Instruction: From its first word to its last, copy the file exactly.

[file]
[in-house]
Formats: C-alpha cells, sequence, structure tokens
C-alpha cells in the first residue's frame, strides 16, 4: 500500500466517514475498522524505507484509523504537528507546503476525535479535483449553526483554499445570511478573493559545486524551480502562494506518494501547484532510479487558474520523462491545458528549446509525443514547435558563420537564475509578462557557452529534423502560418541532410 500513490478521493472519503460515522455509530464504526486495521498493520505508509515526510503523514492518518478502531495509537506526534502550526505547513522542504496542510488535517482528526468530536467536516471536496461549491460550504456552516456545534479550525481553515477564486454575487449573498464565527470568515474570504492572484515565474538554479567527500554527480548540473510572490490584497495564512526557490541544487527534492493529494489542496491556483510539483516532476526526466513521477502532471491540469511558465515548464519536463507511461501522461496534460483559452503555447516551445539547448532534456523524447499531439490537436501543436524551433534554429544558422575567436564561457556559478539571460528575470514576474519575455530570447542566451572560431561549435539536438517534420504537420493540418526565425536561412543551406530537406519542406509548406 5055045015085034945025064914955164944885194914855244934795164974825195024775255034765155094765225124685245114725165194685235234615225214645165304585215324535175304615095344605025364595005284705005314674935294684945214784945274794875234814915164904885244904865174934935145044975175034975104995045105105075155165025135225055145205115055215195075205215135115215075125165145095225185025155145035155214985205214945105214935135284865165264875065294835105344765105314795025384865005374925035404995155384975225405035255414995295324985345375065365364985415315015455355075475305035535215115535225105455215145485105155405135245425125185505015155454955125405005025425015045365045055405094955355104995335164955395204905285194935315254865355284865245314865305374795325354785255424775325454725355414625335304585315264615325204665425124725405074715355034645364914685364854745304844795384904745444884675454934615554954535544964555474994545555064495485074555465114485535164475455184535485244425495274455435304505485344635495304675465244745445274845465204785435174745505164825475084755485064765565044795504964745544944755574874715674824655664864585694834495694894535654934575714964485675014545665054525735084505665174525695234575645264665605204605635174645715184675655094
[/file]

[in-house]
Formats: C-alpha cells, sequence, structure tokens
C-alpha cells in the first residue's frame, strides 16, 4: 500500500466517514475498522524505507484509523504537528507546503476525535479535483449553526483554499445570511478573493559545486524551480502562494506518494501547484532510479487558474520523462491545458528549446509525443514547435558563420537564475509578462557557452529534423502560418541532410 500513490478521493472519503460515522455509530464504526486495521498493520505508509515526510503523514492518518478502531495509537506526534502550526505547513522542504496542510488535517482528526468530536467536516471536496461549491460550504456552516456545534479550525481553515477564486454575487449573498464565527470568515474570504492572484515565474538554479567527500554527480548540473510572490490584497495564512526557490541544487527534492493529494489542496491556483510539483516532476526526466513521477502532471491540469511558465515548464519536463507511461501522461496534460483559452503555447516551445539547448532534456523524447499531439490537436501543436524551433534554429544558422575567436564561457556559478539571460528575470514576474519575455530570447542566451572560431561549435539536438517534420504537420493540418526565425536561412543551406530537406519542406509548406 5055045015085034945025064914955164944885194914855244934795164974825195024775255034765155094765225124685245114725165194685235234615225214645165304585215324535175304615095344605025364595005284705005314674935294684945214784945274794875234814915164904885244904865174934935145044975175034975104995045105105075155165025135225055145205115055215195075205215135115215075125165145095225185025155145035155214985205214945105214935135284865165264875065294835105344765105314795025384865005374925035404995155384975225405035255414995295324985345375065365364985415315015455355075475305035535215115535225105455215145485105155405135245425125185505015155454955125405005025425015045365045055405094955355104995335164955395204905285194935315254865355284865245314865305374795325354785255424775325454725355414625335304585315264615325204665425124725405074715355034645364914685364854745304844795384904745444884675454934615554954535544964555474994545555064495485074555465114485535164475455184535485244425495274455435304505485344635495304675465244745445274845465204785435174745505164825475084755485064765565044795504964745544944755574874715674824655664864585694834495694894535654934575714964485675014545665054525735084505665174525695234575645264665605204605635174645715184675655094